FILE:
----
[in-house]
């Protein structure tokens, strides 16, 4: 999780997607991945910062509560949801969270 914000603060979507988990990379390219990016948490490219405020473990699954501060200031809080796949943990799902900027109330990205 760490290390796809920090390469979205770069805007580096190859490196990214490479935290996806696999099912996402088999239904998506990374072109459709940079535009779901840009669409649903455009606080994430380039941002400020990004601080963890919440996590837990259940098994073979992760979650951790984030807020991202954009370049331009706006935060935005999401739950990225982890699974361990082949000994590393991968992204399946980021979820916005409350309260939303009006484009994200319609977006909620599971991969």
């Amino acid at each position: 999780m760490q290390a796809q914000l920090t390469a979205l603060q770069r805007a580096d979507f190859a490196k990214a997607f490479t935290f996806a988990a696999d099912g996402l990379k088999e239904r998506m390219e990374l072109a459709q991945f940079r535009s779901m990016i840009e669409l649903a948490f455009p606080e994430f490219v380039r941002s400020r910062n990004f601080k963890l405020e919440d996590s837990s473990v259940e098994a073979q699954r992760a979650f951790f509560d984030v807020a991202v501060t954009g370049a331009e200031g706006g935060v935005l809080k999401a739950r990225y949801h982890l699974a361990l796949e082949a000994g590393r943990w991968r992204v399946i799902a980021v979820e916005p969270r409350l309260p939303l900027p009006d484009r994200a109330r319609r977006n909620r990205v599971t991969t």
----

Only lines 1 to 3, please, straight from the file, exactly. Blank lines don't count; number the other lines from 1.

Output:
[in-house]
């Protein structure tokens, strides 16, 4: 999780997607991945910062509560949801969270 914000603060979507988990990379390219990016948490490219405020473990699954501060200031809080796949943990799902900027109330990205 760490290390796809920090390469979205770069805007580096190859490196990214490479935290996806696999099912996402088999239904998506990374072109459709940079535009779901840009669409649903455009606080994430380039941002400020990004601080963890919440996590837990259940098994073979992760979650951790984030807020991202954009370049331009706006935060935005999401739950990225982890699974361990082949000994590393991968992204399946980021979820916005409350309260939303009006484009994200319609977006909620599971991969």
């Amino acid at each position: 999780m760490q290390a796809q914000l920090t390469a979205l603060q770069r805007a580096d979507f190859a490196k990214a997607f490479t935290f996806a988990a696999d099912g996402l990379k088999e239904r998506m390219e990374l072109a459709q991945f940079r535009s779901m990016i840009e669409l649903a948490f455009p606080e994430f490219v380039r941002s400020r910062n990004f601080k963890l405020e919440d996590s837990s473990v259940e098994a073979q699954r992760a979650f951790f509560d984030v807020a991202v501060t954009g370049a331009e200031g706006g935060v935005l809080k999401a739950r990225y949801h982890l699974a361990l796949e082949a000994g590393r943990w991968r992204v399946i799902a980021v979820e916005p969270r409350l309260p939303l900027p009006d484009r994200a109330r319609r977006n909620r990205v599971t991969t």